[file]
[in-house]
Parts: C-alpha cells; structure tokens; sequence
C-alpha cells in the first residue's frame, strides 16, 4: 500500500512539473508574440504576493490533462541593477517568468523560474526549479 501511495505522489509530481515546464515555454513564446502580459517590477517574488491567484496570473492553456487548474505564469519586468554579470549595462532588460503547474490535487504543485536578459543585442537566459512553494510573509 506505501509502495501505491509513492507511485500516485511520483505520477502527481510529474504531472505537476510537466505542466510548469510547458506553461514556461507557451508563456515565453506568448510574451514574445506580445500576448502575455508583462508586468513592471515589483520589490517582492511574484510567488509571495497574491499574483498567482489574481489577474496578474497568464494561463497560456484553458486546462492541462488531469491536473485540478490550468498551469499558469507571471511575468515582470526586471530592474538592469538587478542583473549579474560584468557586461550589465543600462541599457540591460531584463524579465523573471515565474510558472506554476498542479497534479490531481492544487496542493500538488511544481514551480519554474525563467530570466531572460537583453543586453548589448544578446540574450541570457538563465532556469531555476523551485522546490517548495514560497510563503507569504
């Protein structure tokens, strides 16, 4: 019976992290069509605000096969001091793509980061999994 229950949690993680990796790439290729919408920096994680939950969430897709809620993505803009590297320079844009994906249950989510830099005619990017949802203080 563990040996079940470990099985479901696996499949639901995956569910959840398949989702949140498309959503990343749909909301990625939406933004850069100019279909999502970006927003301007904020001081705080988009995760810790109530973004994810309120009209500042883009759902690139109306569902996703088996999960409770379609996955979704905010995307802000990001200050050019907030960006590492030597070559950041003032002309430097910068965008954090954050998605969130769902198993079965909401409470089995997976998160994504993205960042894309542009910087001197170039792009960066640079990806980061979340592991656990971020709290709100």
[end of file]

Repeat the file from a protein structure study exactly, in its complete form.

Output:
[in-house]
Parts: C-alpha cells; structure tokens; sequence
C-alpha cells in the first residue's frame, strides 16, 4: 500500500512539473508574440504576493490533462541593477517568468523560474526549479 501511495505522489509530481515546464515555454513564446502580459517590477517574488491567484496570473492553456487548474505564469519586468554579470549595462532588460503547474490535487504543485536578459543585442537566459512553494510573509 506505501509502495501505491509513492507511485500516485511520483505520477502527481510529474504531472505537476510537466505542466510548469510547458506553461514556461507557451508563456515565453506568448510574451514574445506580445500576448502575455508583462508586468513592471515589483520589490517582492511574484510567488509571495497574491499574483498567482489574481489577474496578474497568464494561463497560456484553458486546462492541462488531469491536473485540478490550468498551469499558469507571471511575468515582470526586471530592474538592469538587478542583473549579474560584468557586461550589465543600462541599457540591460531584463524579465523573471515565474510558472506554476498542479497534479490531481492544487496542493500538488511544481514551480519554474525563467530570466531572460537583453543586453548589448544578446540574450541570457538563465532556469531555476523551485522546490517548495514560497510563503507569504
């Protein structure tokens, strides 16, 4: 019976992290069509605000096969001091793509980061999994 229950949690993680990796790439290729919408920096994680939950969430897709809620993505803009590297320079844009994906249950989510830099005619990017949802203080 563990040996079940470990099985479901696996499949639901995956569910959840398949989702949140498309959503990343749909909301990625939406933004850069100019279909999502970006927003301007904020001081705080988009995760810790109530973004994810309120009209500042883009759902690139109306569902996703088996999960409770379609996955979704905010995307802000990001200050050019907030960006590492030597070559950041003032002309430097910068965008954090954050998605969130769902198993079965909401409470089995997976998160994504993205960042894309542009910087001197170039792009960066640079990806980061979340592991656990971020709290709100």